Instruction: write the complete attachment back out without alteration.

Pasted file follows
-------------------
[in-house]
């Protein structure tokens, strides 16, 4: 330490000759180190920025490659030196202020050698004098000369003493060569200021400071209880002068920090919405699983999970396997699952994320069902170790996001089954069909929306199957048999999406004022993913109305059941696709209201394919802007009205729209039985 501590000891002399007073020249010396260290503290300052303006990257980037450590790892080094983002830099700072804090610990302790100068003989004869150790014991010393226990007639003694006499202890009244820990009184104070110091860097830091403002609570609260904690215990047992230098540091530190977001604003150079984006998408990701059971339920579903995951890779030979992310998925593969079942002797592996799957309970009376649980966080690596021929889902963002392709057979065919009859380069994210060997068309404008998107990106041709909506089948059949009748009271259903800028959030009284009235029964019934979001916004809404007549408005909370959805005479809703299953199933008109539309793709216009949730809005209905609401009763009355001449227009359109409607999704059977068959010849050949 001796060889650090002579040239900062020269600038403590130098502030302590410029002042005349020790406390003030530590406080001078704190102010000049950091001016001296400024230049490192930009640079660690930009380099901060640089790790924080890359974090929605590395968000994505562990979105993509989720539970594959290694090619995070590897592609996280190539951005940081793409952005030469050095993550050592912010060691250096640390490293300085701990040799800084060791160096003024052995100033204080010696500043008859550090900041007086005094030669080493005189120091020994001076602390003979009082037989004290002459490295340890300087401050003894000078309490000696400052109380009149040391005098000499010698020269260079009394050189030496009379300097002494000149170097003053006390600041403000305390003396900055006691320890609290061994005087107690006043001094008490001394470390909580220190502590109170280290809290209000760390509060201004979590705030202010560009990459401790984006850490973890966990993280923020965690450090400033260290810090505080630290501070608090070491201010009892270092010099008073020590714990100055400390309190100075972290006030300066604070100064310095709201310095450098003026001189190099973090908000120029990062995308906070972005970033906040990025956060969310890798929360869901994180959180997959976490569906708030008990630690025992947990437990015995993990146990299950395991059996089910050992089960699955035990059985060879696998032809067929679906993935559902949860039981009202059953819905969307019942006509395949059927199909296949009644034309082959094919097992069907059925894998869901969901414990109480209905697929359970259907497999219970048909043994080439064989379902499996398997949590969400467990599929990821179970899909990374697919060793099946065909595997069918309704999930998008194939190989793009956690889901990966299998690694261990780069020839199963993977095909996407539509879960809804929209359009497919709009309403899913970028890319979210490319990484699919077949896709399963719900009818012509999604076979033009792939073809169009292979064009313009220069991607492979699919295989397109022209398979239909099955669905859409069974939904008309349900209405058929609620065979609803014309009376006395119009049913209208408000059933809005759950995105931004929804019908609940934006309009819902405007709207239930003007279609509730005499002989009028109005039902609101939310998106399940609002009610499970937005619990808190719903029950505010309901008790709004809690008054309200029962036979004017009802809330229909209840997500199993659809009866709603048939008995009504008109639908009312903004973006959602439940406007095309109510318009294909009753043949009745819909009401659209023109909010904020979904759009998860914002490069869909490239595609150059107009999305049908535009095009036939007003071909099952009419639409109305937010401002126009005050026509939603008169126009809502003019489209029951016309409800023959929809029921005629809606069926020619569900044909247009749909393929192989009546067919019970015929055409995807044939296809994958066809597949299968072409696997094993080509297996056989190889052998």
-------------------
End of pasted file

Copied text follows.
[in-house]
């Protein structure tokens, strides 16, 4: 330490000759180190920025490659030196202020050698004098000369003493060569200021400071209880002068920090919405699983999970396997699952994320069902170790996001089954069909929306199957048999999406004022993913109305059941696709209201394919802007009205729209039985 501590000891002399007073020249010396260290503290300052303006990257980037450590790892080094983002830099700072804090610990302790100068003989004869150790014991010393226990007639003694006499202890009244820990009184104070110091860097830091403002609570609260904690215990047992230098540091530190977001604003150079984006998408990701059971339920579903995951890779030979992310998925593969079942002797592996799957309970009376649980966080690596021929889902963002392709057979065919009859380069994210060997068309404008998107990106041709909506089948059949009748009271259903800028959030009284009235029964019934979001916004809404007549408005909370959805005479809703299953199933008109539309793709216009949730809005209905609401009763009355001449227009359109409607999704059977068959010849050949 001796060889650090002579040239900062020269600038403590130098502030302590410029002042005349020790406390003030530590406080001078704190102010000049950091001016001296400024230049490192930009640079660690930009380099901060640089790790924080890359974090929605590395968000994505562990979105993509989720539970594959290694090619995070590897592609996280190539951005940081793409952005030469050095993550050592912010060691250096640390490293300085701990040799800084060791160096003024052995100033204080010696500043008859550090900041007086005094030669080493005189120091020994001076602390003979009082037989004290002459490295340890300087401050003894000078309490000696400052109380009149040391005098000499010698020269260079009394050189030496009379300097002494000149170097003053006390600041403000305390003396900055006691320890609290061994005087107690006043001094008490001394470390909580220190502590109170280290809290209000760390509060201004979590705030202010560009990459401790984006850490973890966990993280923020965690450090400033260290810090505080630290501070608090070491201010009892270092010099008073020590714990100055400390309190100075972290006030300066604070100064310095709201310095450098003026001189190099973090908000120029990062995308906070972005970033906040990025956060969310890798929360869901994180959180997959976490569906708030008990630690025992947990437990015995993990146990299950395991059996089910050992089960699955035990059985060879696998032809067929679906993935559902949860039981009202059953819905969307019942006509395949059927199909296949009644034309082959094919097992069907059925894998869901969901414990109480209905697929359970259907497999219970048909043994080439064989379902499996398997949590969400467990599929990821179970899909990374697919060793099946065909595997069918309704999930998008194939190989793009956690889901990966299998690694261990780069020839199963993977095909996407539509879960809804929209359009497919709009309403899913970028890319979210490319990484699919077949896709399963719900009818012509999604076979033009792939073809169009292979064009313009220069991607492979699919295989397109022209398979239909099955669905859409069974939904008309349900209405058929609620065979609803014309009376006395119009049913209208408000059933809005759950995105931004929804019908609940934006309009819902405007709207239930003007279609509730005499002989009028109005039902609101939310998106399940609002009610499970937005619990808190719903029950505010309901008790709004809690008054309200029962036979004017009802809330229909209840997500199993659809009866709603048939008995009504008109639908009312903004973006959602439940406007095309109510318009294909009753043949009745819909009401659209023109909010904020979904759009998860914002490069869909490239595609150059107009999305049908535009095009036939007003071909099952009419639409109305937010401002126009005050026509939603008169126009809502003019489209029951016309409800023959929809029921005629809606069926020619569900044909247009749909393929192989009546067919019970015929055409995807044939296809994958066809597949299968072409696997094993080509297996056989190889052998």